The ultimate guide for graduates in choosing your ideal career in the media sports industry.

The sports industry, and the media that surrounds it, is moving at such an incredible pace. More jobs and opportunities are available than ever before.

The media landscape has changed almost beyond recognition in recent years following a digital revolution which has paved the way for a 24-hour rolling news agenda. In that time, sports journalism has also developed to become the fastest growing sector in UK media.

Traditional print and broadcast sports journalism, while still powerful communications platforms, are being forced to adapt and change in order to survive in a new and rapidly-developing media environment. As a result, sports journalists are now expected to develop a range of digital and social media skills which enable them to tell a story across a number of platforms in order to reach a wider, often global, audience.

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Sports television presenter

Sky Sports News changed the way we consume sports news forever when it launched at the end of the 20th century. Now, viewers expect presenters and reporters on television to have their fingers on the pulse around the world on the hottest sports stories. Whether it’s reporting from a training ground on transfer deadline day or interviewing a player pitchside after a game, the role has expanded. An able presenter or television reporter will be expected to know how to package a story into two minutes of engaging content, source the best quotes and challenge interviewees on live television under immense pressure. Structure and editing skills are also required. Previous guest speakers at UCFB, such as Gabby Logan and Hayley McQueen, have highlighted the perks of the job – interviewing great personalities, attending illustrious sporting occasions – so this career choice is much sought after.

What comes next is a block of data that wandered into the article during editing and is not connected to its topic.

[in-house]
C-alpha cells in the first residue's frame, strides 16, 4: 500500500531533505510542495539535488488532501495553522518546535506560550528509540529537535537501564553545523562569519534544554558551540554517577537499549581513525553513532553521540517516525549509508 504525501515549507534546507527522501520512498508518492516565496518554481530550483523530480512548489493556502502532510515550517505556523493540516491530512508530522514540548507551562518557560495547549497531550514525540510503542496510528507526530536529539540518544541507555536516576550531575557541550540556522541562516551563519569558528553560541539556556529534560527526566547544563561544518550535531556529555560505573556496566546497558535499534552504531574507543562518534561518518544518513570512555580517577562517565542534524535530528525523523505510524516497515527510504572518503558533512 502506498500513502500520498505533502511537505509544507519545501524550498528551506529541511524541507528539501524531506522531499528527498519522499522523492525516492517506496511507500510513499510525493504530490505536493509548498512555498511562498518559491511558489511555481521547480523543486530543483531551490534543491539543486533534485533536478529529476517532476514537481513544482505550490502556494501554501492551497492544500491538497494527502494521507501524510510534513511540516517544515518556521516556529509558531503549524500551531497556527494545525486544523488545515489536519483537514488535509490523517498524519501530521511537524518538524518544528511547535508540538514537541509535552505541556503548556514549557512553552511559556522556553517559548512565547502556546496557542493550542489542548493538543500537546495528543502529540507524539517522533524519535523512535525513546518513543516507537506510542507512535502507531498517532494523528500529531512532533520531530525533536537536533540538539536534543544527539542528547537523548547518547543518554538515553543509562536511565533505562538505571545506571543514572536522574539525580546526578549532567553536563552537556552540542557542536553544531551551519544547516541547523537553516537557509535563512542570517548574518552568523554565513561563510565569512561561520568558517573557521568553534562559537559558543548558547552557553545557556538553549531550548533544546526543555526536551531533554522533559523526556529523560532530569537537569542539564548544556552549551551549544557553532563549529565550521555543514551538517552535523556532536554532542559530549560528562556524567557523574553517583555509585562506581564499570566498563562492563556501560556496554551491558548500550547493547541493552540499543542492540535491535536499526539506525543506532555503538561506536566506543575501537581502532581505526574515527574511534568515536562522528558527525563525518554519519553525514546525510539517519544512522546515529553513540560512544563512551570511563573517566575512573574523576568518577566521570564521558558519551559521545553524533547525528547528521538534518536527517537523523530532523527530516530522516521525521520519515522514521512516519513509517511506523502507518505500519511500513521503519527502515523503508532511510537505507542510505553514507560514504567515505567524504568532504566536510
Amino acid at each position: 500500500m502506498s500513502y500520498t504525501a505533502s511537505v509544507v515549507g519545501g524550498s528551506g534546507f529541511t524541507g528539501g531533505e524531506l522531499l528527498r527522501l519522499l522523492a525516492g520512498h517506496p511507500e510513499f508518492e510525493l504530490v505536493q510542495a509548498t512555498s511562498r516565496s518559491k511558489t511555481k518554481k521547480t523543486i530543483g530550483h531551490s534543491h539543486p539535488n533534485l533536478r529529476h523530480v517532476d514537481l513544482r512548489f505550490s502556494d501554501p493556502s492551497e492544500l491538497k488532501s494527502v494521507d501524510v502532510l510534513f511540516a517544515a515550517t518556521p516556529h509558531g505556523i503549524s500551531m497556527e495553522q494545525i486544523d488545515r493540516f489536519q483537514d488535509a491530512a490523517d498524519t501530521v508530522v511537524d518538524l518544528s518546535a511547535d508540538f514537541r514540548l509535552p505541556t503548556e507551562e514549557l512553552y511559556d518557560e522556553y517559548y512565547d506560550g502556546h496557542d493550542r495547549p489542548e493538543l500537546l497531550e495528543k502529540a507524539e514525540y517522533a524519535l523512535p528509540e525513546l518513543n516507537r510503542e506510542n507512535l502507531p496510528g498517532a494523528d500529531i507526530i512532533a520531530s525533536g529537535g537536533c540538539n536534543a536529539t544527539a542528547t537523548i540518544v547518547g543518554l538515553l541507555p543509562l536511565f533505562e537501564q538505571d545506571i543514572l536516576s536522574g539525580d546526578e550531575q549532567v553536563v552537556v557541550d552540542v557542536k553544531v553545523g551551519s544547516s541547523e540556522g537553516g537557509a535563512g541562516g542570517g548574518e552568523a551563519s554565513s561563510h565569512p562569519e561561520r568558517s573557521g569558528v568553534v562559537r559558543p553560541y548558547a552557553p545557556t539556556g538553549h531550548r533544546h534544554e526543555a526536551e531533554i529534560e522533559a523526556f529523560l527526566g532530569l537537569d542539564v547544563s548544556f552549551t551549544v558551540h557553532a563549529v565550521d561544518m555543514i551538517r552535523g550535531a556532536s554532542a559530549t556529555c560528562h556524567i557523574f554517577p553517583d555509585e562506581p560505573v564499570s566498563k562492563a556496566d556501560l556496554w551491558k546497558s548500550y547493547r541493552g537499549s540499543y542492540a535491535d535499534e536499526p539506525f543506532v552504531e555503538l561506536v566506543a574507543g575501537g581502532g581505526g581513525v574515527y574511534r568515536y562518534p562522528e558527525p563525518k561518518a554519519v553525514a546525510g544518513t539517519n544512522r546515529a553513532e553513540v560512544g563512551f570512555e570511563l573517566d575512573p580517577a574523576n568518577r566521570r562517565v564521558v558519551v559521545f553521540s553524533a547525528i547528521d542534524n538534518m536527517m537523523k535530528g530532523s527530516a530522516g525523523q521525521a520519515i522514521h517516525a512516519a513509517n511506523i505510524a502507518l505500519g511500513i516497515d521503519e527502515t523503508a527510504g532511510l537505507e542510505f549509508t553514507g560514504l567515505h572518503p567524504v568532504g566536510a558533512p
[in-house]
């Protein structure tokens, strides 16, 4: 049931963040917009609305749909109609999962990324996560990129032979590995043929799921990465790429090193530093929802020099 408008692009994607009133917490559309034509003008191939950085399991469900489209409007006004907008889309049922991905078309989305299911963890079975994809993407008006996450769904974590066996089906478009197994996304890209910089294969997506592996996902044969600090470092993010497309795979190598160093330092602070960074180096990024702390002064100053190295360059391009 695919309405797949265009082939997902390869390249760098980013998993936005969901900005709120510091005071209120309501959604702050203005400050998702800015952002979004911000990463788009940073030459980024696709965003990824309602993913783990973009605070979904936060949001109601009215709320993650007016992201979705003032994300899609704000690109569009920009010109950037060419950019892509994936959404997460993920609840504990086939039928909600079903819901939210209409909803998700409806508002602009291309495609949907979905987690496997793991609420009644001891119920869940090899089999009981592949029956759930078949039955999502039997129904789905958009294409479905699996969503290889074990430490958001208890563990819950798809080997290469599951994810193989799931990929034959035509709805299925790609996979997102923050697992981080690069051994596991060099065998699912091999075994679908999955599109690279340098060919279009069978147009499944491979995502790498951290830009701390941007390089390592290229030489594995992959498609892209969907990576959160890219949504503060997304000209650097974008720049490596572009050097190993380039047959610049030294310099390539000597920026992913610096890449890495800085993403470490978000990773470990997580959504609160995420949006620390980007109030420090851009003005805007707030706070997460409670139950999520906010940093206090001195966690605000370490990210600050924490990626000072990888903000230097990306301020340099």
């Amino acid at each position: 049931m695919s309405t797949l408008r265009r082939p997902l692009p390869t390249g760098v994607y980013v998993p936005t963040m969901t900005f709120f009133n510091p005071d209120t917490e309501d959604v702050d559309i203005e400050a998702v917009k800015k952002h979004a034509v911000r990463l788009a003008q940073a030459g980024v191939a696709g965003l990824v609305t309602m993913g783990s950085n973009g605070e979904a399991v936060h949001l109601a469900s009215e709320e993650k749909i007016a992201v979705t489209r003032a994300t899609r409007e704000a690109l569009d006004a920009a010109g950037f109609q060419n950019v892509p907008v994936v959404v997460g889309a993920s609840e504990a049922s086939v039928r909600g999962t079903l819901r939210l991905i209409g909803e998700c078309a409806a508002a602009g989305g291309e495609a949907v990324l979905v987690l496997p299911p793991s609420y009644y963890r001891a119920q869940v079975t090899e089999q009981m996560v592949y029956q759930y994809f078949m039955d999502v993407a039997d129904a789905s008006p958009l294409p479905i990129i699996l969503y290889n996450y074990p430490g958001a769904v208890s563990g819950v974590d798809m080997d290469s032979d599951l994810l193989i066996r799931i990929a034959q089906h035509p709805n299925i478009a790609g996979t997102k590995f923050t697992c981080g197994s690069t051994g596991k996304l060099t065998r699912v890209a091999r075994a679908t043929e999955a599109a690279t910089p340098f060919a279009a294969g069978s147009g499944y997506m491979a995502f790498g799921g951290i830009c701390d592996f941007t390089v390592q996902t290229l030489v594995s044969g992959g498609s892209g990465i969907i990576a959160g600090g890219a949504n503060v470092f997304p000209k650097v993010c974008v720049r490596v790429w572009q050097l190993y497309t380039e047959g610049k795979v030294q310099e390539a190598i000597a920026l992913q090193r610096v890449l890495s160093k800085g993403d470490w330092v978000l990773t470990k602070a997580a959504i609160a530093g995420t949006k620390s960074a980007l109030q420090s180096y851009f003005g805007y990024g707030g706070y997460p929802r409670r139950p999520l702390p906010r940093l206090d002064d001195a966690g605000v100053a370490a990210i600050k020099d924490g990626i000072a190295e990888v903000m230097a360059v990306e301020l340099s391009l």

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Matchday commentator

Martin Tyler, John Motson, Jon Champion… the list of great commentators just rolls off the tongue. Every iconic moment in modern football history is accompanied by poetic words from wonderful voices. In the 21st century commentary even stretches to Esports, with EA Sports FIFA game now seeing the advance of e-commentators. The best commentators are constantly researching and full of knowledge – a 0-0 bore draw can be worth watching if the commentator knows the teams inside out. Students at UCFB have the advantage of learning from the best in the business, with exclusive matchday commentary classes headed by the pros taking place throughout the academic year, and live matches being held for students to practice newly learnt skills.

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Sports commentator Jon Champion during his visit to UCFB Wembley

Radio host

Those who claim radio broadcasting is a dying art clearly don’t listen to the likes of BBC Five Live and TalkSport. Whether it’s match commentary, live event coverage, news reports, interviews or the consistently fun fan phone-ins, radio covers a huge range of journalistic skills. Much like a TV presenter, a radio host will be expected to know how to package a story, source the best quotes and challenge interviewees live on air under immense pressure. UCFB students have previously gained work experience at the likes of BBC Five Live and TalkSport to further expand their knowledge.

Video producer

Video content is now more prominent than ever, with the likes of YouTube and short social media videos playing a hugely important role in how we consume our video content. Leading football and other sports clubs and organisations are increasingly employing their own in-house videos team to create fun, engaging and informative videos for all audiences. This is on top of the household name broadcasters snapping up the best talent available to expand their growing sporting portfolios. A video producer is at the front of the action, wherever it might be, and is responsible for bringing the sports industry into the homes of millions. UCFB graduate Alexander Brown started his sports career at Burnley FC as a video producer, and now works with the England national team at The FA, recently finding himself in Russia for the 2018 World Cup.